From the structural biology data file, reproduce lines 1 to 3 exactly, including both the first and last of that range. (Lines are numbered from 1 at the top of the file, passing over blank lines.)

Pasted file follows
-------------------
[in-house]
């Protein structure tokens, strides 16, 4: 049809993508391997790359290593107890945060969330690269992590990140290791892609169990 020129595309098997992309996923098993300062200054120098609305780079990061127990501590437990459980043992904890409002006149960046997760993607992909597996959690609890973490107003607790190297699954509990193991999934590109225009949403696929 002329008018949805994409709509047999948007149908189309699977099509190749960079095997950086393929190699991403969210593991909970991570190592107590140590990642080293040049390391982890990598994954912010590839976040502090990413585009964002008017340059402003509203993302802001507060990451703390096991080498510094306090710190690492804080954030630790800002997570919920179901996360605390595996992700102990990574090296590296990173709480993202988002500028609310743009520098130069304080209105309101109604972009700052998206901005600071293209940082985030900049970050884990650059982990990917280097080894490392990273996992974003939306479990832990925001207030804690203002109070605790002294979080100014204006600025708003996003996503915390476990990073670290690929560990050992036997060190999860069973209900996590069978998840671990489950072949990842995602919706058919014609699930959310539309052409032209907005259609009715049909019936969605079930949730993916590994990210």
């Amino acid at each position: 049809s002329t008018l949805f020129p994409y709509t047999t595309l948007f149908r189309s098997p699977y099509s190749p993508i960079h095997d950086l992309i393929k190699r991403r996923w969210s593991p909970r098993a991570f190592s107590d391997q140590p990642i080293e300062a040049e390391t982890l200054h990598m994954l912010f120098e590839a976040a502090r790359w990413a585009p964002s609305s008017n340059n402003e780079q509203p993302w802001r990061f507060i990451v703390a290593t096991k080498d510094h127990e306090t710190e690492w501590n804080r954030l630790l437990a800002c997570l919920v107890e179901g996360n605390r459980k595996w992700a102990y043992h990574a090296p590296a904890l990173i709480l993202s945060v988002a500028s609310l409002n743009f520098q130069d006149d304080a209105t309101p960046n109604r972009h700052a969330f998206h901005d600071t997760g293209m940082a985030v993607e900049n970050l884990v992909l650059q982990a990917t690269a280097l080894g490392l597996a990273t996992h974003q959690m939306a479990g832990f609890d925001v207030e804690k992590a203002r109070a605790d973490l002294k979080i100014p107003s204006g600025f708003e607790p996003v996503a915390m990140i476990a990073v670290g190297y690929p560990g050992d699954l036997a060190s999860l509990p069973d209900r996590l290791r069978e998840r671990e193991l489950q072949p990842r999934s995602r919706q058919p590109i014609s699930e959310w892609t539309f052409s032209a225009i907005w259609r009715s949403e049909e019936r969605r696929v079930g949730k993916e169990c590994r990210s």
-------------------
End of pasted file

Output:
[in-house]
């Protein structure tokens, strides 16, 4: 049809993508391997790359290593107890945060969330690269992590990140290791892609169990 020129595309098997992309996923098993300062200054120098609305780079990061127990501590437990459980043992904890409002006149960046997760993607992909597996959690609890973490107003607790190297699954509990193991999934590109225009949403696929 002329008018949805994409709509047999948007149908189309699977099509190749960079095997950086393929190699991403969210593991909970991570190592107590140590990642080293040049390391982890990598994954912010590839976040502090990413585009964002008017340059402003509203993302802001507060990451703390096991080498510094306090710190690492804080954030630790800002997570919920179901996360605390595996992700102990990574090296590296990173709480993202988002500028609310743009520098130069304080209105309101109604972009700052998206901005600071293209940082985030900049970050884990650059982990990917280097080894490392990273996992974003939306479990832990925001207030804690203002109070605790002294979080100014204006600025708003996003996503915390476990990073670290690929560990050992036997060190999860069973209900996590069978998840671990489950072949990842995602919706058919014609699930959310539309052409032209907005259609009715049909019936969605079930949730993916590994990210």
């Amino acid at each position: 049809s002329t008018l949805f020129p994409y709509t047999t595309l948007f149908r189309s098997p699977y099509s190749p993508i960079h095997d950086l992309i393929k190699r991403r996923w969210s593991p909970r098993a991570f190592s107590d391997q140590p990642i080293e300062a040049e390391t982890l200054h990598m994954l912010f120098e590839a976040a502090r790359w990413a585009p964002s609305s008017n340059n402003e780079q509203p993302w802001r990061f507060i990451v703390a290593t096991k080498d510094h127990e306090t710190e690492w501590n804080r954030l630790l437990a800002c997570l919920v107890e179901g996360n605390r459980k595996w992700a102990y043992h990574a090296p590296a904890l990173i709480l993202s945060v988002a500028s609310l409002n743009f520098q130069d006149d304080a209105t309101p960046n109604r972009h700052a969330f998206h901005d600071t997760g293209m940082a985030v993607e900049n970050l884990v992909l650059q982990a990917t690269a280097l080894g490392l597996a990273t996992h974003q959690m939306a479990g832990f609890d925001v207030e804690k992590a203002r109070a605790d973490l002294k979080i100014p107003s204006g600025f708003e607790p996003v996503a915390m990140i476990a990073v670290g190297y690929p560990g050992d699954l036997a060190s999860l509990p069973d209900r996590l290791r069978e998840r671990e193991l489950q072949p990842r999934s995602r919706q058919p590109i014609s699930e959310w892609t539309f052409s032209a225009i907005w259609r009715s949403e049909e019936r969605r696929v079930g949730k993916e169990c590994r990210s």